These findings are consistent with a type of heritable keratoderma called pachyonychia congenita (also called twenty-nails dystrophy). It is easy to mistake this unusual cause of thickening nails with a more common cause: onychomycosis.
Pachyonychia congenita describes a set of disorders driven by heritable defects in 1 of 5 keratin genes. The disorder is often transmitted in an autosomal dominant fashion, although a third of patients are thought to have a spontaneous mutation.1 These gene changes can cause 1 or multiple dystrophic nails, thickened nail beds, natal teeth, thick plantar or palmar nodules or plaques, and hearing difficulties. Some patients may have symptoms at birth, while other patients do not develop symptoms until later in life.1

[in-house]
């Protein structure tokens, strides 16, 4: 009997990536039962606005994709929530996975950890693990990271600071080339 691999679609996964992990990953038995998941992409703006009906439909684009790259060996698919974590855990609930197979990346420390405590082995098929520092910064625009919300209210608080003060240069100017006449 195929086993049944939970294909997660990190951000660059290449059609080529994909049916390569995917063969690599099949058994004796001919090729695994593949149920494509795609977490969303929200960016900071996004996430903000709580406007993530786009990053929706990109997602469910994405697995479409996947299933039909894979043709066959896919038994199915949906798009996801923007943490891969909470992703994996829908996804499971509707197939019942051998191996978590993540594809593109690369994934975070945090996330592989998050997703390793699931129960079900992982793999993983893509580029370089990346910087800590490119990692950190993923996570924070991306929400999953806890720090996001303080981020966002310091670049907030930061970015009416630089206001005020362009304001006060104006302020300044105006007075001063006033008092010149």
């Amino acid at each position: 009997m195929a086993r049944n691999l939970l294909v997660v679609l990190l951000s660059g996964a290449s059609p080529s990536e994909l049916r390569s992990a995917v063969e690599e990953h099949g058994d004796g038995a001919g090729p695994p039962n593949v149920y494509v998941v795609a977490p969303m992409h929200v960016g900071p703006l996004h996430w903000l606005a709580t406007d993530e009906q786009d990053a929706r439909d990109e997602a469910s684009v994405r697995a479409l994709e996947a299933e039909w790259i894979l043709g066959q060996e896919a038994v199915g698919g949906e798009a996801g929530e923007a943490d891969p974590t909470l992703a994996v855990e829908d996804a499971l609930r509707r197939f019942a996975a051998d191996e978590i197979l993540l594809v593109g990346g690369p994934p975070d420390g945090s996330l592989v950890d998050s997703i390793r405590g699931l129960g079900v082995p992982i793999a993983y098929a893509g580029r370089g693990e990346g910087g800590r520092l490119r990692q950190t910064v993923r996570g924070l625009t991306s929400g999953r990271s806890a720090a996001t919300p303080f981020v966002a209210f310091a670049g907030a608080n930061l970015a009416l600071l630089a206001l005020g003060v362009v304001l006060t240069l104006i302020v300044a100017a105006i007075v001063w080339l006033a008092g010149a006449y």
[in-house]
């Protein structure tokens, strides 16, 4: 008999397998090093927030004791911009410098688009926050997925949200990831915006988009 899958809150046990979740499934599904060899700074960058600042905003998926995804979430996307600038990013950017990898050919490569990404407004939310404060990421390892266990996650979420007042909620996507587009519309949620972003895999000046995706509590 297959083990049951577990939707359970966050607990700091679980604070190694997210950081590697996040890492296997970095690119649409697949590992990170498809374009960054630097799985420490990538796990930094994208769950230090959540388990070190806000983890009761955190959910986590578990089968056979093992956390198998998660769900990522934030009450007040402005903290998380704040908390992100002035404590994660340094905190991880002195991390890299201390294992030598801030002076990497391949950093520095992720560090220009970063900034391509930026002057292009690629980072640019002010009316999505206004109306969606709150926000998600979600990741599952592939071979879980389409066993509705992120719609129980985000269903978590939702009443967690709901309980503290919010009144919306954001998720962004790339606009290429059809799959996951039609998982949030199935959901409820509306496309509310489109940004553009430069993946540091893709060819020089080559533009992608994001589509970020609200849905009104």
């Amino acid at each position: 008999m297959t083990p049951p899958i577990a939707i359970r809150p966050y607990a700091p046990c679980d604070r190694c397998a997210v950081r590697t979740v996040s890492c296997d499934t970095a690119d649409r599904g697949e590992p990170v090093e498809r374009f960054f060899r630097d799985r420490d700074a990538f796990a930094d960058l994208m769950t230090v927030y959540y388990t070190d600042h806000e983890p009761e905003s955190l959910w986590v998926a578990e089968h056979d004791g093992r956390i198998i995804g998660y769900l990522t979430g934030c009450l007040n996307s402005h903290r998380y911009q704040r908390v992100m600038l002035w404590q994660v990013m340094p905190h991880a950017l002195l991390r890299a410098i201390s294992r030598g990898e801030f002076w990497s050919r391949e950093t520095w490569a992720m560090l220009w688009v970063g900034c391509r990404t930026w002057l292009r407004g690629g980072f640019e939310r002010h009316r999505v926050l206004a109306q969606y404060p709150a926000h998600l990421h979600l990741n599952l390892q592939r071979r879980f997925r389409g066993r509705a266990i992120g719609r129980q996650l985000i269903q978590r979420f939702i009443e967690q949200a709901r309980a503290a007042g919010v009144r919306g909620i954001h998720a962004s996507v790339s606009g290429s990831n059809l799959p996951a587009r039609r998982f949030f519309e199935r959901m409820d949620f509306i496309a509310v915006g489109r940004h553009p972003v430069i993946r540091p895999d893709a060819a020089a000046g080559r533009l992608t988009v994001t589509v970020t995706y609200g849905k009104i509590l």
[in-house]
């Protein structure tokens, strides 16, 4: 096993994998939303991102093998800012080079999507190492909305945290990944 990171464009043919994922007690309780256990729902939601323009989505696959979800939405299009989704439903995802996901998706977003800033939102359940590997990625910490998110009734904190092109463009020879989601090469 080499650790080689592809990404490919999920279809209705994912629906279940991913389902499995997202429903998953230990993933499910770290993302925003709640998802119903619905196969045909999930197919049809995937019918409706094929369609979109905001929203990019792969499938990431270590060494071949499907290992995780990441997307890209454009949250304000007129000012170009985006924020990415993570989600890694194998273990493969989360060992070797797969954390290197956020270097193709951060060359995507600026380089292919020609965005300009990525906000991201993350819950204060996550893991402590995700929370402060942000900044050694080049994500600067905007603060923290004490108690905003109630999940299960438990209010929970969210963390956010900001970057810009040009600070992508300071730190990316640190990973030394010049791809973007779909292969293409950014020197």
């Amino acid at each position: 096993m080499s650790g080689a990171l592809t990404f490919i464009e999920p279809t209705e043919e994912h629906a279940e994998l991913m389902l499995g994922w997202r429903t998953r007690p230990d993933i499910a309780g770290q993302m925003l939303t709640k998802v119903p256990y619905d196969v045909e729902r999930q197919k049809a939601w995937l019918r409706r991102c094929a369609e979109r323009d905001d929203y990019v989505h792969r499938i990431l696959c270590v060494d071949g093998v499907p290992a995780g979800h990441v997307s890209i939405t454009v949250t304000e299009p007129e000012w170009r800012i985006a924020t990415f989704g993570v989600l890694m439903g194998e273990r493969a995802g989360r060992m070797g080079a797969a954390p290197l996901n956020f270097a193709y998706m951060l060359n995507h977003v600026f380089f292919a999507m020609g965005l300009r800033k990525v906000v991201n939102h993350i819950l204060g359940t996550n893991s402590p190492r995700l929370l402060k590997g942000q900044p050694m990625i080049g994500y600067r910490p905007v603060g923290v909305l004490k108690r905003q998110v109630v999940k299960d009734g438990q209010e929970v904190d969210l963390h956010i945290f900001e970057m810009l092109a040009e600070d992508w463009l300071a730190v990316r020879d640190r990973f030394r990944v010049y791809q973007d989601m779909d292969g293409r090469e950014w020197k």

There is currently no cure for pachyonychia congenita. Patients with suspected heritable keratoderma benefit from referral to Medical Genetics and a dermatologist who is comfortable treating keratodermas. Patients can obtain free genetic testing, educational material, and additional resources through pachyonychia.org.
This patient was prescribed topical urea 40% cream that was to be applied to the feet nightly, until the nodules became less painful. He was also evaluated for pressure-offloading orthotics. Nails may be treated with topical urea lacquer nightly until patients are satisfied with the appearance, although this patient chose to forgo the lacquer.
Text courtesy of Jonathan Karnes, MD, medical director, MDFMR Dermatology Services, Augusta, ME. Photos courtesy of Jonathan Karnes, MD (copyright retained).